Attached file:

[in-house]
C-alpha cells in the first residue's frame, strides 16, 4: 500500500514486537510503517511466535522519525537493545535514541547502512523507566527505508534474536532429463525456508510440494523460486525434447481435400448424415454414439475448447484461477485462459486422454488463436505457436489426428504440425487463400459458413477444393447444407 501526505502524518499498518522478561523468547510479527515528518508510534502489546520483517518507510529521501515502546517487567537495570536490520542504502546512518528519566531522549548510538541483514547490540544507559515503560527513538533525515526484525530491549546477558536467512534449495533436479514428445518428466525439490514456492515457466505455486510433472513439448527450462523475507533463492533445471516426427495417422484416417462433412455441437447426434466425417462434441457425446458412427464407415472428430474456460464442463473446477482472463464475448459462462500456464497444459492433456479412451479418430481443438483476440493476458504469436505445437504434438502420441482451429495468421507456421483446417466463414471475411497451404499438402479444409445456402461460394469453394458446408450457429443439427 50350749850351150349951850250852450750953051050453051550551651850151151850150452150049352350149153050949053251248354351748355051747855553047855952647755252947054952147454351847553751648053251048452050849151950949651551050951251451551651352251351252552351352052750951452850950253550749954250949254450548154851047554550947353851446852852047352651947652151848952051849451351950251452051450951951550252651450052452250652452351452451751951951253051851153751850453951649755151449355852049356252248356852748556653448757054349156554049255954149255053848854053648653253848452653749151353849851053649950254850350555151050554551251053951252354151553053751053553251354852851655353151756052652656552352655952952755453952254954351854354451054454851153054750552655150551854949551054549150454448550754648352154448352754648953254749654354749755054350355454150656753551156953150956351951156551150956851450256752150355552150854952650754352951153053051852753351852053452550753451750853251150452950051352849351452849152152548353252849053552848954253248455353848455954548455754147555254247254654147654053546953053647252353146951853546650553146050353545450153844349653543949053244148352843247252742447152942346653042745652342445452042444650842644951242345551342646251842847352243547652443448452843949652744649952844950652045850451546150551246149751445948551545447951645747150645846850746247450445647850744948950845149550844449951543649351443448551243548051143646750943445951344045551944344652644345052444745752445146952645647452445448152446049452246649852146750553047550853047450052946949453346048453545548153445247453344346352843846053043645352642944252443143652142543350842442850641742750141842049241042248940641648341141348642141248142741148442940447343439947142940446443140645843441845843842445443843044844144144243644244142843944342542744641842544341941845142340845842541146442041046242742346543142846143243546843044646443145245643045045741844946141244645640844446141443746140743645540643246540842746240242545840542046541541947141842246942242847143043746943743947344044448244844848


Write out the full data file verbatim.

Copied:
[in-house]
C-alpha cells in the first residue's frame, strides 16, 4: 500500500514486537510503517511466535522519525537493545535514541547502512523507566527505508534474536532429463525456508510440494523460486525434447481435400448424415454414439475448447484461477485462459486422454488463436505457436489426428504440425487463400459458413477444393447444407 501526505502524518499498518522478561523468547510479527515528518508510534502489546520483517518507510529521501515502546517487567537495570536490520542504502546512518528519566531522549548510538541483514547490540544507559515503560527513538533525515526484525530491549546477558536467512534449495533436479514428445518428466525439490514456492515457466505455486510433472513439448527450462523475507533463492533445471516426427495417422484416417462433412455441437447426434466425417462434441457425446458412427464407415472428430474456460464442463473446477482472463464475448459462462500456464497444459492433456479412451479418430481443438483476440493476458504469436505445437504434438502420441482451429495468421507456421483446417466463414471475411497451404499438402479444409445456402461460394469453394458446408450457429443439427 50350749850351150349951850250852450750953051050453051550551651850151151850150452150049352350149153050949053251248354351748355051747855553047855952647755252947054952147454351847553751648053251048452050849151950949651551050951251451551651352251351252552351352052750951452850950253550749954250949254450548154851047554550947353851446852852047352651947652151848952051849451351950251452051450951951550252651450052452250652452351452451751951951253051851153751850453951649755151449355852049356252248356852748556653448757054349156554049255954149255053848854053648653253848452653749151353849851053649950254850350555151050554551251053951252354151553053751053553251354852851655353151756052652656552352655952952755453952254954351854354451054454851153054750552655150551854949551054549150454448550754648352154448352754648953254749654354749755054350355454150656753551156953150956351951156551150956851450256752150355552150854952650754352951153053051852753351852053452550753451750853251150452950051352849351452849152152548353252849053552848954253248455353848455954548455754147555254247254654147654053546953053647252353146951853546650553146050353545450153844349653543949053244148352843247252742447152942346653042745652342445452042444650842644951242345551342646251842847352243547652443448452843949652744649952844950652045850451546150551246149751445948551545447951645747150645846850746247450445647850744948950845149550844449951543649351443448551243548051143646750943445951344045551944344652644345052444745752445146952645647452445448152446049452246649852146750553047550853047450052946949453346048453545548153445247453344346352843846053043645352642944252443143652142543350842442850641742750141842049241042248940641648341141348642141248142741148442940447343439947142940446443140645843441845843842445443843044844144144243644244142843944342542744641842544341941845142340845842541146442041046242742346543142846143243546843044646443145245643045045741844946141244645640844446141443746140743645540643246540842746240242545840542046541541947141842246942242847143043746943743947344044448244844848